Effective competitive bidding is essential for success at Duplicate Pairs, and also to achieve a dominating presence at social forms of the game . . . 

Dealer: West
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West opened a 15-17pt 1NT; East transferred to show five or more spades. To double a low-level conventional bid is usually played to show five or more of the suit used. West completed the transfer, but South was most reluctant to leave East-West at the 2-level. He competed with 3D, and North corrected to 3H.

At that point, East should bid 3S. West freely completed the transfer — after South’s intervening double, this was optional — and this promised three-card support. When 3H became the contract, North-South were booked for a good score, since 3S is making, but South gilded this competitive lily.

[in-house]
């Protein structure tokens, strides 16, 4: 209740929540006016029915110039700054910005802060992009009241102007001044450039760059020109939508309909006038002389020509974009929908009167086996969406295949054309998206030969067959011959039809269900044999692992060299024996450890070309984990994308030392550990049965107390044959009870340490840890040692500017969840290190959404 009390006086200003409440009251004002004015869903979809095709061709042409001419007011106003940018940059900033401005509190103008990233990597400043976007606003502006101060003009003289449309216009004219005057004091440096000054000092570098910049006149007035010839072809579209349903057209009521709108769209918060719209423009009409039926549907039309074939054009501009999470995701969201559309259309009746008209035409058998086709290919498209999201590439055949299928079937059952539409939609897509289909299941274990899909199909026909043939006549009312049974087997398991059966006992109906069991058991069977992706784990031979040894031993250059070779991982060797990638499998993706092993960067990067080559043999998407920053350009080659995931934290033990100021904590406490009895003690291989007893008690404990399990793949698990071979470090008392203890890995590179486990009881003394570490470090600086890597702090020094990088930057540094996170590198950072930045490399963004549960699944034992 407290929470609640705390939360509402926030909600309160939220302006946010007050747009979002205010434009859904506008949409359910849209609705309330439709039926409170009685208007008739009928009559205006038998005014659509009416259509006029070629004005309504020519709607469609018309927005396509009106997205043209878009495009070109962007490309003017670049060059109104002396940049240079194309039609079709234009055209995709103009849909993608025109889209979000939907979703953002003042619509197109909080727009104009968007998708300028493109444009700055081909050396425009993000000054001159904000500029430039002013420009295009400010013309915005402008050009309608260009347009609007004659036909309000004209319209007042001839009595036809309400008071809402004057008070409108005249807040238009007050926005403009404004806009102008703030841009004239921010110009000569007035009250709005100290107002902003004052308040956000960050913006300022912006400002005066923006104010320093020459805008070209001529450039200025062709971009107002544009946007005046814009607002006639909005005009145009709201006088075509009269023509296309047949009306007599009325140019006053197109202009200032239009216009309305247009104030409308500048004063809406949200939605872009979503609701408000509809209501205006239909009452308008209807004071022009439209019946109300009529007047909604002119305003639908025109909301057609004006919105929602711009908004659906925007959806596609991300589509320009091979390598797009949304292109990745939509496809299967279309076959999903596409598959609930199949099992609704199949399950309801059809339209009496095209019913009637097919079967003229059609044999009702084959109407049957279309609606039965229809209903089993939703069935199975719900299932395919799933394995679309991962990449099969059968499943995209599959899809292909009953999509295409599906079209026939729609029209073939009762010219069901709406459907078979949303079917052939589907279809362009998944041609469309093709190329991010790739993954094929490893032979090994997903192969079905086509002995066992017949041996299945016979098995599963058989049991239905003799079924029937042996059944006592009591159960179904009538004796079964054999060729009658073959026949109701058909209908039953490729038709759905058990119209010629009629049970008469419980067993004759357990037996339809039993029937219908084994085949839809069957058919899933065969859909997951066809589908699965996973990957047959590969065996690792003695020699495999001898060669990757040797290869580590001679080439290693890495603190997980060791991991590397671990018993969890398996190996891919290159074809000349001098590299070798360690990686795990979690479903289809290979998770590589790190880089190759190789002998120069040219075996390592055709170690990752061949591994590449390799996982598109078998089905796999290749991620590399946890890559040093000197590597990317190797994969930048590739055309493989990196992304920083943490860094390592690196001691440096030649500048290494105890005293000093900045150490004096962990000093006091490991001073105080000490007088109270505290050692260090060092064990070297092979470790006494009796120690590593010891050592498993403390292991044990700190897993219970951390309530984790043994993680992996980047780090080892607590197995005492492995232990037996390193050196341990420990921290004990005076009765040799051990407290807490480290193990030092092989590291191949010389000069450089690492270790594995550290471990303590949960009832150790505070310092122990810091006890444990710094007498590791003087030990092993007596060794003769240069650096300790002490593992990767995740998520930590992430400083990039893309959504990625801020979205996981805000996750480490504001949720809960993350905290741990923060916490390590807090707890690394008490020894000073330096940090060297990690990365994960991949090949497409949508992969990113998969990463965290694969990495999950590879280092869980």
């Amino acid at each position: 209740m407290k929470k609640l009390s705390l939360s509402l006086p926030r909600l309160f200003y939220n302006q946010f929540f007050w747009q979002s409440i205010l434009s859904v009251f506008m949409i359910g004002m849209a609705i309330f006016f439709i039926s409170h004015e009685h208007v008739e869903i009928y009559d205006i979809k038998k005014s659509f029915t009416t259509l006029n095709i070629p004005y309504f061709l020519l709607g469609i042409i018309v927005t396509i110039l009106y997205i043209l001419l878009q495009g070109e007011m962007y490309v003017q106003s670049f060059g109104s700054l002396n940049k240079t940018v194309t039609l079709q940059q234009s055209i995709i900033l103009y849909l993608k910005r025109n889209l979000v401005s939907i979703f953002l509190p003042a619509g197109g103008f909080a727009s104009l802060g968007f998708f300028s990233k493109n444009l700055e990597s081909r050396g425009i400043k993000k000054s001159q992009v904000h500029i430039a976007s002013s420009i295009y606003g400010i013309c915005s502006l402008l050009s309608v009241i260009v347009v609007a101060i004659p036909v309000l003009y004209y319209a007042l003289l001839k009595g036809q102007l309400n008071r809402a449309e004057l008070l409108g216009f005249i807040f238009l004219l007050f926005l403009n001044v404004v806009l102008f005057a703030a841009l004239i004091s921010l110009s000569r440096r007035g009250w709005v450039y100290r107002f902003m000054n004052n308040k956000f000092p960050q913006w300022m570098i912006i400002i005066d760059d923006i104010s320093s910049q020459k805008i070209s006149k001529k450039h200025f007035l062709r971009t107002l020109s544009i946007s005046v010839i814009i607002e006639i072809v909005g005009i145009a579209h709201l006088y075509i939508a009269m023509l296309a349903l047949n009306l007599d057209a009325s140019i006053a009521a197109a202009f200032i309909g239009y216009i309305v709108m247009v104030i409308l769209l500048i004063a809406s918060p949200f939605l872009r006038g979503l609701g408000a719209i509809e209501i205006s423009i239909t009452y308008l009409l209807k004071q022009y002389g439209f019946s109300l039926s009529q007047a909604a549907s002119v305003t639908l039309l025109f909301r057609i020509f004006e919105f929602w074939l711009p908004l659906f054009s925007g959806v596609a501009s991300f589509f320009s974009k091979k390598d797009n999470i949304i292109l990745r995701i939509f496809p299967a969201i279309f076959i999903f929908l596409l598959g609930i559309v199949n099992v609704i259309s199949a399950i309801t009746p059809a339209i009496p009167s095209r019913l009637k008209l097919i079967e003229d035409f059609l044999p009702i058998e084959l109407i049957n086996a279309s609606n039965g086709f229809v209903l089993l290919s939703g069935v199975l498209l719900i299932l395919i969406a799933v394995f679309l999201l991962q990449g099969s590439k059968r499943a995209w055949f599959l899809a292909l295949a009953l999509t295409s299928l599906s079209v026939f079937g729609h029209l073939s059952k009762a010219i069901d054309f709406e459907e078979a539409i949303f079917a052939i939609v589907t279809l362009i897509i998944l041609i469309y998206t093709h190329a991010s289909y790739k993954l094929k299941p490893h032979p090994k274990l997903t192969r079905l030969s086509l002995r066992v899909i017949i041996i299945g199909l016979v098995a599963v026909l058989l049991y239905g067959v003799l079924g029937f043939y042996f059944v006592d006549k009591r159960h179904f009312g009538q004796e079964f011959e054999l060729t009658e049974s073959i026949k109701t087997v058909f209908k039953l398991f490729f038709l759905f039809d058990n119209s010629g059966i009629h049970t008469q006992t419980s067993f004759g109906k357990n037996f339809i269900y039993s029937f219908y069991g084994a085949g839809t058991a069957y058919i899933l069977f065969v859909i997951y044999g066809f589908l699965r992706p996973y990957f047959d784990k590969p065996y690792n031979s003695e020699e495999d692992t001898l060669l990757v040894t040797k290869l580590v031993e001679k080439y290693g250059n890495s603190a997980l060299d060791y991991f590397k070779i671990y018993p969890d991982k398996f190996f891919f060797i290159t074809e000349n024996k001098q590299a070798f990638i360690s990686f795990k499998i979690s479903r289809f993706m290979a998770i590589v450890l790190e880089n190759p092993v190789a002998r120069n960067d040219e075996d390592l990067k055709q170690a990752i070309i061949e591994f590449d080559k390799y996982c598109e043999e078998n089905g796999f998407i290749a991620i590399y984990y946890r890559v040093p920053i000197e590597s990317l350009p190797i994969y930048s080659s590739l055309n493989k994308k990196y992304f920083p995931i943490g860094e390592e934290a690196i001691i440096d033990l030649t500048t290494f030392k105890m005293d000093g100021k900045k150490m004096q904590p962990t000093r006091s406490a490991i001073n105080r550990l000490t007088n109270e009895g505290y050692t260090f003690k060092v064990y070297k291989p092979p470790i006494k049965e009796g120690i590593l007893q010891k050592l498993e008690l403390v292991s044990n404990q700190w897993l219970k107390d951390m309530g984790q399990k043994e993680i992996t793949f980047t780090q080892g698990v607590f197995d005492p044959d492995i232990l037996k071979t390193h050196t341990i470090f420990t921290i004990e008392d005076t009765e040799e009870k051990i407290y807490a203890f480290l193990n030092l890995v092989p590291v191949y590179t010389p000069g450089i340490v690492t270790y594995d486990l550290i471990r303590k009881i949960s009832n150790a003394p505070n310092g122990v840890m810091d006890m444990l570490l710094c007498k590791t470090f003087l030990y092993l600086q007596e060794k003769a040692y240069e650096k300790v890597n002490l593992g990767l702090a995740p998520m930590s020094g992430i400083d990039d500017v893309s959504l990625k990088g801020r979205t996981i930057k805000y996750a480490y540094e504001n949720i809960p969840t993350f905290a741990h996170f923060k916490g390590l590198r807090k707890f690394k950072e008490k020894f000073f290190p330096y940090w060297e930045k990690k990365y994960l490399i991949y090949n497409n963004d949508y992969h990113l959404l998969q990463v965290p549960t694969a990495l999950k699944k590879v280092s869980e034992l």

West led ♣AK and switched to 3♠, East winning and returning 10♠. South won, and led 6♥, which West ducked. On the second round of trumps, West won perforce, and found himself embarrassed. He tried a third spade. Declarer pitched a diamond from dummy and ruffed in his own hand. K♦, A♦ and a third diamond ruffed in dummy sorted out the suit. South returned to hand with a club ruff, drew the final trump and laid down 10♦ as his ninth trick. Excellent competition — and some naivety from the defence — scored North-South 100 per cent.

Paul Mendelson’s new book, ‘The Joy of Bridge’, is out now

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